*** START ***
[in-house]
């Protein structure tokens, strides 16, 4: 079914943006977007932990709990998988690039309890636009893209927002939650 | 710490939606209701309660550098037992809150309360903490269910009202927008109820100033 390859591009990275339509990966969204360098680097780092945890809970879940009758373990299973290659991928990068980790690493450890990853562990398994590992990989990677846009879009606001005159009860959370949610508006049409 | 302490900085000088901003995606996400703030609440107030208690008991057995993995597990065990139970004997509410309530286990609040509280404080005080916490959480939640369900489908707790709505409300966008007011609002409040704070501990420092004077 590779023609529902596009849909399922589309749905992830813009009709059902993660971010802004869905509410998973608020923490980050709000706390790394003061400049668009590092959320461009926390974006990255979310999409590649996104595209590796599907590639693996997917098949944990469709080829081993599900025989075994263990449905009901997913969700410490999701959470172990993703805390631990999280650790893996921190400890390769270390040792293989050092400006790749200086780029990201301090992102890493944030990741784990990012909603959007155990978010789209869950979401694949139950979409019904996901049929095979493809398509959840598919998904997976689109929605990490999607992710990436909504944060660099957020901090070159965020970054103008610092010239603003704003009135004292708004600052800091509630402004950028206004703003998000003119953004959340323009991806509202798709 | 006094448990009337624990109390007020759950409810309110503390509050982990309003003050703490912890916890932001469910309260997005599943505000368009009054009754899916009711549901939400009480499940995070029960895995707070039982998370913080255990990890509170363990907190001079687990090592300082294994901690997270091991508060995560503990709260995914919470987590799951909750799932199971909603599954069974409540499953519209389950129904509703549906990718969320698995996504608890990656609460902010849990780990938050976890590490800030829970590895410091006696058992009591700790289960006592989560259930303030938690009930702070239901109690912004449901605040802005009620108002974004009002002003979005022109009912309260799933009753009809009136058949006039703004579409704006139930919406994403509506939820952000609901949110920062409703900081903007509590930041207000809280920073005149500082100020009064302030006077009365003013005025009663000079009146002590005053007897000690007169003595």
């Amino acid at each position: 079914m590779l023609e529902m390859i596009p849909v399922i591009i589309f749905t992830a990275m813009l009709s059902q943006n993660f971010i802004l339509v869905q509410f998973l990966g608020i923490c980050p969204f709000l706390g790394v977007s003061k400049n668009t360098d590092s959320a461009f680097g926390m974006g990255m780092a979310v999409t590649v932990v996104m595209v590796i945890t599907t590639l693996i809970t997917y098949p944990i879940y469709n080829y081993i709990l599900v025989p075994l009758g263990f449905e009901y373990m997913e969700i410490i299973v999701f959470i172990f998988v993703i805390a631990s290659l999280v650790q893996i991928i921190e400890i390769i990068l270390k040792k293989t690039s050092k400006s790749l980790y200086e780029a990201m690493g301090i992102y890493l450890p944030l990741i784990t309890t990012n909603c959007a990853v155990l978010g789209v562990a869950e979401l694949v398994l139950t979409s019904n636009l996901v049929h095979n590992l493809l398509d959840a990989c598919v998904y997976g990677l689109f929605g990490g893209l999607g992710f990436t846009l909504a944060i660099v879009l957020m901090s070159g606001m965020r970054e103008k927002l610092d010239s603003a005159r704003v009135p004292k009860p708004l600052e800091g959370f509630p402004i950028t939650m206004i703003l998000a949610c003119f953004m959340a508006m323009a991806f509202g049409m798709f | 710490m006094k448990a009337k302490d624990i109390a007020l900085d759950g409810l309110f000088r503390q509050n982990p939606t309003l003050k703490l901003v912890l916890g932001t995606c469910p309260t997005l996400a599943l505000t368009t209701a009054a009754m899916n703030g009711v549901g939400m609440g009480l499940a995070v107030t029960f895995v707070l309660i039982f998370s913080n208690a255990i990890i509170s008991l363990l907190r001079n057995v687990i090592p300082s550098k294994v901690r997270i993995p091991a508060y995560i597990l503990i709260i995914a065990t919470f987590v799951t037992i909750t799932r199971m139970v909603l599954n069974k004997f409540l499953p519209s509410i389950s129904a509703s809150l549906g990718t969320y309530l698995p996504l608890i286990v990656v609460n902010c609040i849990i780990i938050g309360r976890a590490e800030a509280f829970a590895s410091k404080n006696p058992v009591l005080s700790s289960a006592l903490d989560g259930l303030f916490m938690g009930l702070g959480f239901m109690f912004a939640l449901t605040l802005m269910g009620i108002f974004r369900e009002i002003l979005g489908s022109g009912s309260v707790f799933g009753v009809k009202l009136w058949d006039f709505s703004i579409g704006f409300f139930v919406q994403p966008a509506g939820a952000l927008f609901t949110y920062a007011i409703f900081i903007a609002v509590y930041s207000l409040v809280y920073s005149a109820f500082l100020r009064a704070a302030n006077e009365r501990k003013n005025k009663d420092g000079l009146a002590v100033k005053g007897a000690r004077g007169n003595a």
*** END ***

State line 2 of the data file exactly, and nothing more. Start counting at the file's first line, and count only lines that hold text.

């Protein structure tokens, strides 16, 4: 079914943006977007932990709990998988690039309890636009893209927002939650 | 710490939606209701309660550098037992809150309360903490269910009202927008109820100033 390859591009990275339509990966969204360098680097780092945890809970879940009758373990299973290659991928990068980790690493450890990853562990398994590992990989990677846009879009606001005159009860959370949610508006049409 | 302490900085000088901003995606996400703030609440107030208690008991057995993995597990065990139970004997509410309530286990609040509280404080005080916490959480939640369900489908707790709505409300966008007011609002409040704070501990420092004077 590779023609529902596009849909399922589309749905992830813009009709059902993660971010802004869905509410998973608020923490980050709000706390790394003061400049668009590092959320461009926390974006990255979310999409590649996104595209590796599907590639693996997917098949944990469709080829081993599900025989075994263990449905009901997913969700410490999701959470172990993703805390631990999280650790893996921190400890390769270390040792293989050092400006790749200086780029990201301090992102890493944030990741784990990012909603959007155990978010789209869950979401694949139950979409019904996901049929095979493809398509959840598919998904997976689109929605990490999607992710990436909504944060660099957020901090070159965020970054103008610092010239603003704003009135004292708004600052800091509630402004950028206004703003998000003119953004959340323009991806509202798709 | 006094448990009337624990109390007020759950409810309110503390509050982990309003003050703490912890916890932001469910309260997005599943505000368009009054009754899916009711549901939400009480499940995070029960895995707070039982998370913080255990990890509170363990907190001079687990090592300082294994901690997270091991508060995560503990709260995914919470987590799951909750799932199971909603599954069974409540499953519209389950129904509703549906990718969320698995996504608890990656609460902010849990780990938050976890590490800030829970590895410091006696058992009591700790289960006592989560259930303030938690009930702070239901109690912004449901605040802005009620108002974004009002002003979005022109009912309260799933009753009809009136058949006039703004579409704006139930919406994403509506939820952000609901949110920062409703900081903007509590930041207000809280920073005149500082100020009064302030006077009365003013005025009663000079009146002590005053007897000690007169003595």